(Photo: Keystone/Getty Images/Olivier Douliery-Pool/Getty Images)

On the anniversary of Dr. Martin Luther King Jr.’s assassination, this is as appropriate a time as any to ask how the slain civil rights leader would react to President Donald J. Trump.

There’s reason to believe Dr. King would respond to Trump the way he responded to the racists, the white supremacists, the Jim Crow segregationists and the bigoted bullies of his day. And he dealt with many of them, from small-time sheriffs and petty local officials to governors and Washington politicians.

Trump is the ideological heir of the Jim Crow official who stood in front of the schoolhouse door, his supporters the descendants of the thugs and hooligans who bashed in the heads of civil rights workers at the segregated lunch counter — or in the streets, using the authority of a police badge, gun and a billy club to terrorize nonviolent protesters.

These days, not unlike the days of the civil rights movement, are filled with great turmoil, uncertainty and danger for people of color, the poor and the vulnerable. The Trump White House, which came to power with the slogan “Make America Great Again,” has utilized what Dr. King called the drum major instinct, “a need that some people have to feel that they are first, and to feel that their white skin ordained them to be first.”

Full-fledged Nazis and white nationalists are running the show from the West Wing, developing policies designed to humiliate and oppress disadvantaged populations and erase the civil rights legacy of the past five decades. Trump is benefiting from the racism and xenophobia plaguing the land and feeding an environment allowing hate crimes to flourish at the same time. And Dr. King would be speaking out against that.

President Lyndon B Johnson discusses the Voting Rights Act with civil rights campaigner Martin Luther King Jr. The act, part of President Johnson’s ‘Great Society’ program, trebled the number of black voters in the south, who had previously been hindered by racially inspired laws, 1965. (Photo by Hulton Archive/Getty Images)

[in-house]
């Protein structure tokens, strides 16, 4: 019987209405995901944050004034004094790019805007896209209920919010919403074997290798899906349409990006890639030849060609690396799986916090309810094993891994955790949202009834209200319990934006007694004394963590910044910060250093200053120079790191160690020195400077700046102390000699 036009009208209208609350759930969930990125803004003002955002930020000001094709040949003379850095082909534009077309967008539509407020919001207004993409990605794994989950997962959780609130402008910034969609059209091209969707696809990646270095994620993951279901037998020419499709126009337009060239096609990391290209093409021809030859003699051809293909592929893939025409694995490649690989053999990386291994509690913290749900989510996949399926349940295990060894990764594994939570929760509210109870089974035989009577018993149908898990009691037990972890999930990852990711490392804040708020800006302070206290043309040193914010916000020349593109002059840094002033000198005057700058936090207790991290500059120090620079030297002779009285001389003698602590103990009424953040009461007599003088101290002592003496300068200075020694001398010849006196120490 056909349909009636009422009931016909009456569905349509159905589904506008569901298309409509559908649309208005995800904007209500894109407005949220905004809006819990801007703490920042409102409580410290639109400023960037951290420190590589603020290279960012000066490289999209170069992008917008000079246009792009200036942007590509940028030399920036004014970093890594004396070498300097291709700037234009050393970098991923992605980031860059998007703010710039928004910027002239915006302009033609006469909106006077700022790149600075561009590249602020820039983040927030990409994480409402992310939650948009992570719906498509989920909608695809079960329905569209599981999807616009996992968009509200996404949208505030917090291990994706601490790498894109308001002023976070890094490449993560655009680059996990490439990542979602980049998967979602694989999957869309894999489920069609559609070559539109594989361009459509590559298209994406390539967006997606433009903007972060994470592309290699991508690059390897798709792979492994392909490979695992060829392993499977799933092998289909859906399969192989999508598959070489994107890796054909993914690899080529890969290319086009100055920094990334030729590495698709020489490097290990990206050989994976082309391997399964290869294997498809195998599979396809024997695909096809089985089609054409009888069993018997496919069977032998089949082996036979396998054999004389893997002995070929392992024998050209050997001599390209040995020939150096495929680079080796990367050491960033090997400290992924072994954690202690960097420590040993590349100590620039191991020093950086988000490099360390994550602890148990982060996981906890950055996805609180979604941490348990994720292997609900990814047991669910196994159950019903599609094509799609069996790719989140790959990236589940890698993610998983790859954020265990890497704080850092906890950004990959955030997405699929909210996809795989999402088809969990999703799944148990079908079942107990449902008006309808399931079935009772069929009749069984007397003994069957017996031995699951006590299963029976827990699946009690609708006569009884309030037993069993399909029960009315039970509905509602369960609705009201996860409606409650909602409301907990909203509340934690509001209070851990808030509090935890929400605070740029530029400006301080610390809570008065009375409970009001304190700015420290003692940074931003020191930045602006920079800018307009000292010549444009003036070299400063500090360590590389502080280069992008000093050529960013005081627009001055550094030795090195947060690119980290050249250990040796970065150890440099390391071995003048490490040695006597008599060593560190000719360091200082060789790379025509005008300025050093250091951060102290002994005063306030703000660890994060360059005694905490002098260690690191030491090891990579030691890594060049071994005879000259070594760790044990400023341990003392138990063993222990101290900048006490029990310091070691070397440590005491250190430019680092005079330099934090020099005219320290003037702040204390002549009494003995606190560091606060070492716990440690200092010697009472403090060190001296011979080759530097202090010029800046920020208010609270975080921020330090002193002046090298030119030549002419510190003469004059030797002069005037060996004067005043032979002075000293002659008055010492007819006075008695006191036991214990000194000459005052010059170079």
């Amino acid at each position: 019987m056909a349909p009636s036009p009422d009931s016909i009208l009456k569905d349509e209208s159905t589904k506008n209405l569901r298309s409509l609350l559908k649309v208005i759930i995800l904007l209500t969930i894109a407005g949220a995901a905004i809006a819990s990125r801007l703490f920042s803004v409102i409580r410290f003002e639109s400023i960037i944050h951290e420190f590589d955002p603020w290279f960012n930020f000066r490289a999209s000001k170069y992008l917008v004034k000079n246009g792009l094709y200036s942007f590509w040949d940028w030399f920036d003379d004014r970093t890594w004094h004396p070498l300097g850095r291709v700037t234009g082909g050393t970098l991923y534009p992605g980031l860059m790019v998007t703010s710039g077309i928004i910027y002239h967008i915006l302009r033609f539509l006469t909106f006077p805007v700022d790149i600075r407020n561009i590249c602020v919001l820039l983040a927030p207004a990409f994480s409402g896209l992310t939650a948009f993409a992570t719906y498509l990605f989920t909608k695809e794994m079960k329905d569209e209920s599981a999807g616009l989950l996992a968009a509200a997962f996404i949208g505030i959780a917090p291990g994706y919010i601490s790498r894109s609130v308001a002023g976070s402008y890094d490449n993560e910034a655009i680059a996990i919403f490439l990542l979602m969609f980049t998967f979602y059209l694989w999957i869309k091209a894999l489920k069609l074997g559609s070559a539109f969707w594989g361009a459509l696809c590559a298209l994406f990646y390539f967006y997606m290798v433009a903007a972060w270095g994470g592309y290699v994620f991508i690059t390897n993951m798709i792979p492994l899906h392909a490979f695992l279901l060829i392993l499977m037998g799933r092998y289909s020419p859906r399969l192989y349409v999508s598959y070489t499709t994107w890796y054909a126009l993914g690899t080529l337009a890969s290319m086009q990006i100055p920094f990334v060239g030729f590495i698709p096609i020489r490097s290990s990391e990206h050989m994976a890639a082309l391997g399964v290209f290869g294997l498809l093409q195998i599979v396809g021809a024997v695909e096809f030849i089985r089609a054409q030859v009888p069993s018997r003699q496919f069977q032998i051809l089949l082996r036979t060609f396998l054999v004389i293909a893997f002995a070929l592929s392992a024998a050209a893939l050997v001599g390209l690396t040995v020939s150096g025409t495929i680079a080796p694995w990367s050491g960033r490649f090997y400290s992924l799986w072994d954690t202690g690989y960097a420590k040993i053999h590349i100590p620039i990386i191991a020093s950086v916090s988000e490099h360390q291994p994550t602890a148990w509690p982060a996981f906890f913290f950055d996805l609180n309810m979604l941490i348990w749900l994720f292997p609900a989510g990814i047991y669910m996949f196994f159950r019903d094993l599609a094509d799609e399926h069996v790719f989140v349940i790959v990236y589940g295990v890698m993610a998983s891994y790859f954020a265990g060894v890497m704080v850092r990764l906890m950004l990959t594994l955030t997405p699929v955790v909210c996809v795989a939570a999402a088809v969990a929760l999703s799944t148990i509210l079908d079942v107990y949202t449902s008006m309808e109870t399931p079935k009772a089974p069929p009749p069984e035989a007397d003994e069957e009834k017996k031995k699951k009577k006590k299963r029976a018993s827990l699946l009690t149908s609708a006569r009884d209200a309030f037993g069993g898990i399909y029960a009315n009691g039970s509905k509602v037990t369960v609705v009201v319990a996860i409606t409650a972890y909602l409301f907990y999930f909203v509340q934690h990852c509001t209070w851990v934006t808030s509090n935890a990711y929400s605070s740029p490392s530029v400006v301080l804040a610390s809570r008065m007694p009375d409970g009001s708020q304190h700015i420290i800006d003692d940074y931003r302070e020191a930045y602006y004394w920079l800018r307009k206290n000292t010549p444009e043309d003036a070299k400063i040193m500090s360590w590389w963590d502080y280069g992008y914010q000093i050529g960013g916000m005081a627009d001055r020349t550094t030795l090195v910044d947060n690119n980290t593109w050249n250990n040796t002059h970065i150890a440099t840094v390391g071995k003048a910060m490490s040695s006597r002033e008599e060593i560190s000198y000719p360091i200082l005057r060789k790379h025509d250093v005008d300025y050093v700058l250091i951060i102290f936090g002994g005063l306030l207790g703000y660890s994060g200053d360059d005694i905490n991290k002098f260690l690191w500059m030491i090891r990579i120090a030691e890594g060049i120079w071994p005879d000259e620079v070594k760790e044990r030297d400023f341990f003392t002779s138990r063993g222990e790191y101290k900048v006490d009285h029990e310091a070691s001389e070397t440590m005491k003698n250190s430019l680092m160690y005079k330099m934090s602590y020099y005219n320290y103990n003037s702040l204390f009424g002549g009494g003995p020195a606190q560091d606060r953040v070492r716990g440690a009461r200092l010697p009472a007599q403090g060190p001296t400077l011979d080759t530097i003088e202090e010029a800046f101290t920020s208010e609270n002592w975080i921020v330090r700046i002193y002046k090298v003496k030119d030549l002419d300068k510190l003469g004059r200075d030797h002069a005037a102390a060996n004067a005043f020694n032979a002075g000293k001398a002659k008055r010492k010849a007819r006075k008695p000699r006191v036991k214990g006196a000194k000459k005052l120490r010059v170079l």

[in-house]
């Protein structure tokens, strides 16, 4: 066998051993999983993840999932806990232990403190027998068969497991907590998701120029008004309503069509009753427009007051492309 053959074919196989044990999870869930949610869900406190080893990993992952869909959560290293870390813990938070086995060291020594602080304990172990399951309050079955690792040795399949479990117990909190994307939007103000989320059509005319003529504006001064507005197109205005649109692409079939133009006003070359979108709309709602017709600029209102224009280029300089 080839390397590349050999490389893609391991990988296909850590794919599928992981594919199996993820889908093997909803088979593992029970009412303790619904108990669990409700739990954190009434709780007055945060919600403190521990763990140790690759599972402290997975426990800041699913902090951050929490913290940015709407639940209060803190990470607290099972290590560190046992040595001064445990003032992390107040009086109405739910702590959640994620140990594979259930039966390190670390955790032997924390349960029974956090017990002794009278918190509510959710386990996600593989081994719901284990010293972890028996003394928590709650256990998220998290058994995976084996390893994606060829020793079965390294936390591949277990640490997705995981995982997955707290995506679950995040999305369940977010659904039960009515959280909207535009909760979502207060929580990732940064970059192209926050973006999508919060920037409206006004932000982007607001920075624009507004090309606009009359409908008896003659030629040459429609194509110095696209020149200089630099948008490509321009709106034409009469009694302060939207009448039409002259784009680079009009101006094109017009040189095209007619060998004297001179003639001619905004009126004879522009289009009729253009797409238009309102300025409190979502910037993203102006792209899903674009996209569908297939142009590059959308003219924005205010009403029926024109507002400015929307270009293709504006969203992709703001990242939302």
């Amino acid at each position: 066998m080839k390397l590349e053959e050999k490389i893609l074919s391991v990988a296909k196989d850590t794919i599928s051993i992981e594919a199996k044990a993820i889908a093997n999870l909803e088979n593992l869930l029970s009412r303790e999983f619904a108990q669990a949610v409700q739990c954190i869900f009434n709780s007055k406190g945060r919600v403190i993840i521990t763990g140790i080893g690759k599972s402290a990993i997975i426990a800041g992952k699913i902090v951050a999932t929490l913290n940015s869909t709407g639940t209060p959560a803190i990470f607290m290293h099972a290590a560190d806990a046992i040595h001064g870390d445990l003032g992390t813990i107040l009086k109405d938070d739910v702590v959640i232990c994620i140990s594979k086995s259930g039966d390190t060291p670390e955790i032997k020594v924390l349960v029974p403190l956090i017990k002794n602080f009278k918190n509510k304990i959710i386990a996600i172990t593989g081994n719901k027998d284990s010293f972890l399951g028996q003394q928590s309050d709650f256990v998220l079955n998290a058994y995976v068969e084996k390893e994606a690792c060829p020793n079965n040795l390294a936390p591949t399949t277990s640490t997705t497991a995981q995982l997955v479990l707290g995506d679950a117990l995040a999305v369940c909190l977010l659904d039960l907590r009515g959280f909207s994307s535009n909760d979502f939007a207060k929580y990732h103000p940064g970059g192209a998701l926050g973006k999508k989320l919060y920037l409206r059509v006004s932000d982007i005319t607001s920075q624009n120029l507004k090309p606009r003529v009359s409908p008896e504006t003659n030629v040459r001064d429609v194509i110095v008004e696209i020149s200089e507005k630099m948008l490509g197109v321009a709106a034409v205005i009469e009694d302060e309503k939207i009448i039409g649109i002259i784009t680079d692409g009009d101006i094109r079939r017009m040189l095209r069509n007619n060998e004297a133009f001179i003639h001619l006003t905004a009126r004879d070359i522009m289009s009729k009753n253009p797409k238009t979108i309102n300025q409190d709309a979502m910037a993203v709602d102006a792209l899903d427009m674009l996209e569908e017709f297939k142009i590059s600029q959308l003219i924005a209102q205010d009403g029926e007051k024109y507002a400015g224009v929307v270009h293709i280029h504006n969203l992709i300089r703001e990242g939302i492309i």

Dr. King had much to say about unjust laws in Letter From Birmingham Jail.  He spoke about the moral duty to disobey an unjust law, which a “majority group compels a minority group to obey but does not make binding on itself.” An unjust law such as the Jim Crow segregation statutes “distorts the soul and damages the personality,” he wrote, and “gives the segregator a false sense of superiority and the segregated a false sense of inferiority.”

Trump’s America is replete with unjust laws, with executive orders that target Muslims because of their religion and undocumented immigrants because of their status and Latino ethnicity, all for the sake of white supremacy. Surely King would react vehemently against ICE raids, the rounding up of people like fugitive slaves, deporting them and separating them from their children.

America, King said, “is the greatest purveyor of violence in the world today.” The Trump administration  with its love for tyrants and human rights abusers and a plan to increase funding for the military and for police by decimating social services  has done nothing to disprove King’s statement. Rev. King and his followers withstood police dogs unleashed by two-legged police dogs, as Malcolm X would have said. He would understand too well Trump’s “law and order” regime  which gives deference to police, encourages law enforcement to racially profile black communities, and brands protesters and the press as the enemy.

Let us not forget that King also cared about economics. He spoke of the need for America to “undergo a radical revolution of values” and “rapidly begin … the shift from a thing-oriented society to a person-oriented society. When machines and computers, profit motives and property rights, are considered more important than people, the giant triplets of racism, extreme materialism and militarism are incapable of being conquered.” When he was gunned down in Memphis, Martin Luther King was fighting for the rights of striking sanitation workers and was organizing the Poor People’s Campaign to demand economic justice and human rights to the poor across all racial lines.

What would King make of the Trump cabinet, a mostly white male group, predominantly millionaires and billionaires, with a combined net worth greater than a third of Americans combined, and policies designed to benefit those wealthy cabinet members and their friends? This is the wealthiest cabinet in history, and the worst, King would conclude, with nominees and appointees selected based not for knowledge of their agencies but on their propensity to dismantle them.

Whether the gutting of women’s rights, labor rights, environmental protection, civil rights, voting rights, public education, LGBTQ rights or what have you, the government is not only turning its back on its responsibilities; the government is dismantling itself under Trump.  And this would concern King, who pushed the federal government to take a more active role in improving lives and upholding justice.

Trump’s America would look very familiar to Dr. King, a nation that has failed to live up to the lofty rhetoric found in its Constitution. And African-Americans still have that blank check that came back marked “insufficient funds.” Then and now, King would see a country crying out for justice.

Follow David A. Love on Twitter at @davidalove.